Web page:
In a forum post, Hadenuff made clear who he thinks potential recruits to the movement should be. "Try ex-skinheads that have all grown up and are raising families, try ex-reactionary racialists now moving on to folk-centered idealism, try ex-NS'ers [National Socialists] that just got worn out on '88' [neo-Nazi code for "Heil Hitler"] and Sieg Heiling cameras as a purported answer to our folk's problems," he wrote. (Last year, Hadenuff, a former soldier whose real name is Jeremy T. Wilcox, had part of an Army court martial verdict against him — for attending a Klan rally and posting racist material in 2000 — set aside.)
On most of the far left, BANA is even more despised.
One of the few non-BANA anarchists to express support for the philosophy is Keith Preston, who runs attackthesytem.com, an online gathering place for anarchists critical of far-left anarchism — a philosophy that Preston has sneeringly suggested is held by "throwaways from exurbia who think they are doing their part to bring down the System by renouncing deodorant, gorging themselves with tofu and calling their bourgeois parents Nazis for voting Republican." Preston seeks to build tactical alliances with separatists of every stripe, including Christian theocrats, white nationalists and black separatists.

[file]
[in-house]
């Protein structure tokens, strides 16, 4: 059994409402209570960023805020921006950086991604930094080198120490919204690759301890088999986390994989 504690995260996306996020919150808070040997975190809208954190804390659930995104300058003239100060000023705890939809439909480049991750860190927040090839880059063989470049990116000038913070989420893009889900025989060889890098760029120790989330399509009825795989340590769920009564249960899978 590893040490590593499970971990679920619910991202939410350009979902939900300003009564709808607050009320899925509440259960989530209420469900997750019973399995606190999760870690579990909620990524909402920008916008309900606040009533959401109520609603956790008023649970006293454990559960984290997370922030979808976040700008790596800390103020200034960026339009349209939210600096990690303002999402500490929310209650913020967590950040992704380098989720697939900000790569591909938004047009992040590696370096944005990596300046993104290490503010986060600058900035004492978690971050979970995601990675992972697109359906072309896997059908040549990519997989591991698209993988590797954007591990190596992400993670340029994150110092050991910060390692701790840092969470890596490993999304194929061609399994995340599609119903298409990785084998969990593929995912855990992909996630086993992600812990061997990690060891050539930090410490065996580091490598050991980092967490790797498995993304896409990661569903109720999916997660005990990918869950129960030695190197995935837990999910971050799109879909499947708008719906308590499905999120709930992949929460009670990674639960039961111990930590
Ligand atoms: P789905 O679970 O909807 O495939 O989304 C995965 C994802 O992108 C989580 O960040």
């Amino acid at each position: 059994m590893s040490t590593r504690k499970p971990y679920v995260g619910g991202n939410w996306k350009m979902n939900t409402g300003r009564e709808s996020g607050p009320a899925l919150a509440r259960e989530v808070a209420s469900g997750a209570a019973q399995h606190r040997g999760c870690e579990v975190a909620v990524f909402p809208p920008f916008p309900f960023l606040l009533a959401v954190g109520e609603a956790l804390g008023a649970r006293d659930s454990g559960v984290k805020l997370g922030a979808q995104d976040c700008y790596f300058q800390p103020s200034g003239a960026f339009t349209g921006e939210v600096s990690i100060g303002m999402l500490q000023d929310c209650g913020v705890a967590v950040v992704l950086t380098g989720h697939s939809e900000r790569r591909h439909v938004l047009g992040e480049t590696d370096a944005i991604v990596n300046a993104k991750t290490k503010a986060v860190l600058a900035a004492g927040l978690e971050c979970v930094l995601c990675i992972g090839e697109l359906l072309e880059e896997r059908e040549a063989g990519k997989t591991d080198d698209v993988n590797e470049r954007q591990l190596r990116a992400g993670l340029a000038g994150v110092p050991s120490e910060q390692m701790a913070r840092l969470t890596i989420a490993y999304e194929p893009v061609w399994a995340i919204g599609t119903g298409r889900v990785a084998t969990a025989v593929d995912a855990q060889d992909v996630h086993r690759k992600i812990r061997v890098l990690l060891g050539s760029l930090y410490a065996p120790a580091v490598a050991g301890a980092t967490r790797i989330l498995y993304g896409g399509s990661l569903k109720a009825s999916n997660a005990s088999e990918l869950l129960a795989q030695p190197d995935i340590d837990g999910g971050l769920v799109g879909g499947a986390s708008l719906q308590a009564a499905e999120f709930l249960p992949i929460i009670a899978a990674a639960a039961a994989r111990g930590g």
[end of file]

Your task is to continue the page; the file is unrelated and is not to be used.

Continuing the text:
That attitude — the willingness to seek out recruits from other political sectors, many of them non-racist — is what has many observers worried about the potential for national anarchists and their small but growing movement.
"The National Anarchist idea has spread around the world over the Internet," is how the Political Research Associates report puts it. "The United States has only a few websites, but the trend so far has been toward a steady increase."
The movement, PRA concluded, could become the new face of the radical right.